Arts & Entertainment, Music
Lesson time 20:06 min
Practice is an essential part of growing as a violinist. Mr. Perlman discusses his methods of practicing that help improve technical ability.
Students give MasterClass an average rating of 4.7 out of 5 stars
Topics include: Habits Stay With You • Practice Slowly • Practice With Rhythms • Études • Adapt to the Difficulty • Sight-Reading • The Contagious Effect
[CLICKS AND ZIP SOUNDS] [STRING PLUCKS] - When you practice, you want to have results. [PLAYS CHORDS] You want cleanliness. You want articulation. [MUSIC - MAX BRUCH, "VIOLIN CONCERTO NO. 1 IN G MINOR, OP. 26"] When you're a kid, bad habits are very, very easily learned as well as good habits. So the habits as a youngster, if somebody teaches you properly, always stays with you. And if you get a habit that's a little bit like that, like if you play funny, like we sang the Tower of Pisa, you know, you lean over there, it stays with you. And it's very, very difficult to change. I remember my old teacher used to say that he always loved to teach young people-- younger people, like 12-year-old, 13-year-old, even 10-year-old-- because they're very flexible. When you teach them, they learn something, and it can stay. I would say to my students, especially when somebody brings back a piece of music that they played when they were, let's say, seven or eight years old, and you are now 14 and 15, you bring back the same piece of music, isn't it interesting? And I find that in my case, too, that the mistakes that you made when you were a seven- and eight-year-old stay with your brain because your brain is like a Xerox machine, you know? When you do something and it's wrong, for example, a simple thing as intonation, for example. If you play a note out of tune when you were eight years old, it's guaranteed when you take that same piece, when you are 14, 15, or 16, that note automatically will be out of tune unless you fix that. So it's fascinating. So for me, oh, it's almost like to bring back a piece three, four years later is always challenging because you want to make sure that you erase all the bad copies. I always say that when you repeat something badly for a while, you have a copy in your brain. Then you have to make sure that since you cannot actually erase a copy, you want to make sure that you have good copies. If you have like 10 bad copies, you want to make sure that you have 20 good ones to erase what you did in a bad way. [METRONOME TICKING] Your brain has to have a chance to soak what you're trying to do. I always give an example of you take a sponge-- a dried sponge-- and you put it in the water. If you put the sponge in the water and immediately take it out of the water, there's not going to be much water in that sponge. But if you put the sponge in the water and then let it just be there, when you get it out, it'll be full of water. That's what our brain is. Our brain is like a sponge. If we do it quickly, the brain doesn't have the chance to soak the repetition of what we do. The repetition, whether it's a repetition of a bold stroke, whether it's a repetition of a passage in the left hand, that's why the important thing is to practice very slowly. Everybody can say, oh, well, you know, that's not a big deal. We can do that. Very funny. We get hypnotized by practicing slowly. And without knowing ...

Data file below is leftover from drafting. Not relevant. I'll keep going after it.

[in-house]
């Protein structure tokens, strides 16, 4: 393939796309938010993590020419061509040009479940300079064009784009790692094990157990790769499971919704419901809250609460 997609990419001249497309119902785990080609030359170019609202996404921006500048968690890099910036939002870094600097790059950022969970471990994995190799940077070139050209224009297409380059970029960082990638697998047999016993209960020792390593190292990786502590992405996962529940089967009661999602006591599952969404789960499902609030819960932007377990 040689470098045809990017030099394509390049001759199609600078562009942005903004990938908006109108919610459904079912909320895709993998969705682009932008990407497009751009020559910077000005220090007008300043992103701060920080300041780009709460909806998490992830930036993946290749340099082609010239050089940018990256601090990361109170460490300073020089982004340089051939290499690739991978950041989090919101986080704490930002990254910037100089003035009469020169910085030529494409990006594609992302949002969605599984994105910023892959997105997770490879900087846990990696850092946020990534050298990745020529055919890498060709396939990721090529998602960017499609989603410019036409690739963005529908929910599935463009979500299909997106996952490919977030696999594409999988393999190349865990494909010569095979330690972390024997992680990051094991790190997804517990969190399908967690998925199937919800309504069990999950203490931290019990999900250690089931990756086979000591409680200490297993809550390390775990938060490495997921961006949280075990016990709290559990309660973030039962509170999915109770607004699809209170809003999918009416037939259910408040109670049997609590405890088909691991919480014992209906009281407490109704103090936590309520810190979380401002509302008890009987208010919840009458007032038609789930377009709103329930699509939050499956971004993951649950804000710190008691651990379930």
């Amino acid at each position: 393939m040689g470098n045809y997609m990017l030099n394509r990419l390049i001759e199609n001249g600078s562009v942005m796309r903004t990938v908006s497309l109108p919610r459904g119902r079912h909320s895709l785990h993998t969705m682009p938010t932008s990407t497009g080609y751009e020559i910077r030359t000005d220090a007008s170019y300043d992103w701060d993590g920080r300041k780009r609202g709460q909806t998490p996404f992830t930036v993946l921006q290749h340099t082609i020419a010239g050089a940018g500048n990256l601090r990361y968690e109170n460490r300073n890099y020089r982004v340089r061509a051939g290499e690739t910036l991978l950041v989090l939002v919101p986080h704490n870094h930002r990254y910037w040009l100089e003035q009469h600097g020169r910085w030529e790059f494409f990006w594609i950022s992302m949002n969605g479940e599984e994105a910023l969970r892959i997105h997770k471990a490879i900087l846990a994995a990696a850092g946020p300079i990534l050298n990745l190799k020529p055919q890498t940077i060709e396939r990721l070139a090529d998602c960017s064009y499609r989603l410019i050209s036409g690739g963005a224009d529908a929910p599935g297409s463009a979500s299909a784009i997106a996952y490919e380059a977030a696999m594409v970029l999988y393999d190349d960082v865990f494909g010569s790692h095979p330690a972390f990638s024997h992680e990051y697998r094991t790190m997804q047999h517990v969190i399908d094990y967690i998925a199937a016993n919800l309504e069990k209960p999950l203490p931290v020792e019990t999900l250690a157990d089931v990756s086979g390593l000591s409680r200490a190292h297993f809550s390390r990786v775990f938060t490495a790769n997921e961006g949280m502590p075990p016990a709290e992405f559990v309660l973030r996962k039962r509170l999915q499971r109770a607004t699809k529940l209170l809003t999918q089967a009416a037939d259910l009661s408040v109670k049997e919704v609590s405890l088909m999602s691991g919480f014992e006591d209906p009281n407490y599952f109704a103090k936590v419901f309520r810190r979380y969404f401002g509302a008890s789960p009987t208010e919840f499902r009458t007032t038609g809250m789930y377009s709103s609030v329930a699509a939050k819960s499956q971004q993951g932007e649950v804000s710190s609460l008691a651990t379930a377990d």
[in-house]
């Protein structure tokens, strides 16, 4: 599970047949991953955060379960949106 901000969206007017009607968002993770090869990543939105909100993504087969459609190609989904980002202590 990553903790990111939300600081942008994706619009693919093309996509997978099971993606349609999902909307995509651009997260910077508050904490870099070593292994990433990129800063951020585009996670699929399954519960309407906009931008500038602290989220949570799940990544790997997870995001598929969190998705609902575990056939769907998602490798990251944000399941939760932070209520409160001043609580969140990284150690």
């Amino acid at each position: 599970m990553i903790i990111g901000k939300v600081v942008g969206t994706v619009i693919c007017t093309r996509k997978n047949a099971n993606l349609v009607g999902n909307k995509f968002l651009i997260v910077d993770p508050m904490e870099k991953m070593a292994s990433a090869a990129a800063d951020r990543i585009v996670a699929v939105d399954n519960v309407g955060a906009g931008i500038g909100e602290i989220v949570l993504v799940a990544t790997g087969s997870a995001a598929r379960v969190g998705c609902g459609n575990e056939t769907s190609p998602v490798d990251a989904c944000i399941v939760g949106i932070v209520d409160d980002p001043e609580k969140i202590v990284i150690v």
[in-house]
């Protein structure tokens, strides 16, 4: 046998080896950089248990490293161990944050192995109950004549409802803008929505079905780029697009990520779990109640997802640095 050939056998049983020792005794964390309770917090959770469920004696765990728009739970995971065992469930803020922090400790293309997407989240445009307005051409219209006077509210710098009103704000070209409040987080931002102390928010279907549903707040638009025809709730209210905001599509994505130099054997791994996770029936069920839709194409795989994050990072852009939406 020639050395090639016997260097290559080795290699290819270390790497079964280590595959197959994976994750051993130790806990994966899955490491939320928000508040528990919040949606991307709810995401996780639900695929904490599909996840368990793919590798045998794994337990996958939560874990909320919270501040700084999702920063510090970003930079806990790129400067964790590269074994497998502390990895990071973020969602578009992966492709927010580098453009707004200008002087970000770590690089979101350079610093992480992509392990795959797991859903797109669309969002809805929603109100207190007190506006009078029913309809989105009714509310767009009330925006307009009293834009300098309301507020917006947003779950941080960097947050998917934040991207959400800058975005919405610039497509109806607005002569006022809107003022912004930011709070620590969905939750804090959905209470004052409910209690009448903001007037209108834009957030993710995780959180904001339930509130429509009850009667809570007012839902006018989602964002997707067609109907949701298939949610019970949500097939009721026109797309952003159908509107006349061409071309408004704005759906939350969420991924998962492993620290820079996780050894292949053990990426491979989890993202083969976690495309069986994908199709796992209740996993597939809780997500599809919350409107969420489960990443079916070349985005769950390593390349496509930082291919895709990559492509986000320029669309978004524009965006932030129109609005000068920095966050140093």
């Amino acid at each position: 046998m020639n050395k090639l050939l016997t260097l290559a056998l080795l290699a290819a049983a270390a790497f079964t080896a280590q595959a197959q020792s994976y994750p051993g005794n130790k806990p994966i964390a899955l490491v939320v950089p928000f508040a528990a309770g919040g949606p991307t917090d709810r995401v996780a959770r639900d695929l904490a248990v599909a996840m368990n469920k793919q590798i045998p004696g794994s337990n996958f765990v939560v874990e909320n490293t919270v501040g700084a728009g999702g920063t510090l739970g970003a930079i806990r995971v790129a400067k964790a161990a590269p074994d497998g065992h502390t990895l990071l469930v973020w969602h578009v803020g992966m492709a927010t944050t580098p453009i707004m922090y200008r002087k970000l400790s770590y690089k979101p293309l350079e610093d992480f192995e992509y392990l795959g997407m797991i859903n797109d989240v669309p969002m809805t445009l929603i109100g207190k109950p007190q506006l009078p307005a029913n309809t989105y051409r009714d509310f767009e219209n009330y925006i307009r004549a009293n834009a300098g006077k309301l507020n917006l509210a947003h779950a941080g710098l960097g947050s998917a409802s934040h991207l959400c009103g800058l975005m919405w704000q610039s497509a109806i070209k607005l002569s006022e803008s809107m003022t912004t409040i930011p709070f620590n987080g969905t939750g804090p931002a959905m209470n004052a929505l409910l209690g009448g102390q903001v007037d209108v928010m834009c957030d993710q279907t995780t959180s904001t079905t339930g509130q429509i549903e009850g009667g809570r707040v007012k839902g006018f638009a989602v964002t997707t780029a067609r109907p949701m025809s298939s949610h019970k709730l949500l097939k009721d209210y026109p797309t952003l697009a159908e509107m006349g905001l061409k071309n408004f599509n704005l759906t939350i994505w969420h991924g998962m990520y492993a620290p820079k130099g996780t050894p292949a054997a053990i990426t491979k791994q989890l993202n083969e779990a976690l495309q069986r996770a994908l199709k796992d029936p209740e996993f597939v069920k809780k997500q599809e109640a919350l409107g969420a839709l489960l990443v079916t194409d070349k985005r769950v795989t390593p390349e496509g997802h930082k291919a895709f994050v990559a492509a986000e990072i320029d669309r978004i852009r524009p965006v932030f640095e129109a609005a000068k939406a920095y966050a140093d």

About the Instructor
The world’s reigning virtuoso violin player, Itzhak Perlman performs for presidents, royals, and classical music lovers around the world. Now the beloved Juilliard instructor and 15-time Grammy Award winner brings his passion for teaching to a wide audience for the first time. Learn fundamental techniques, practice strategies, and how to add richness and depth to your sound. Give your most dynamic performance yet.
Featured Masterclass Instructor
In his first-ever online class, virtuoso violin player Itzhak Perlman breaks down his techniques for improved practice and powerful performances.Explore the Class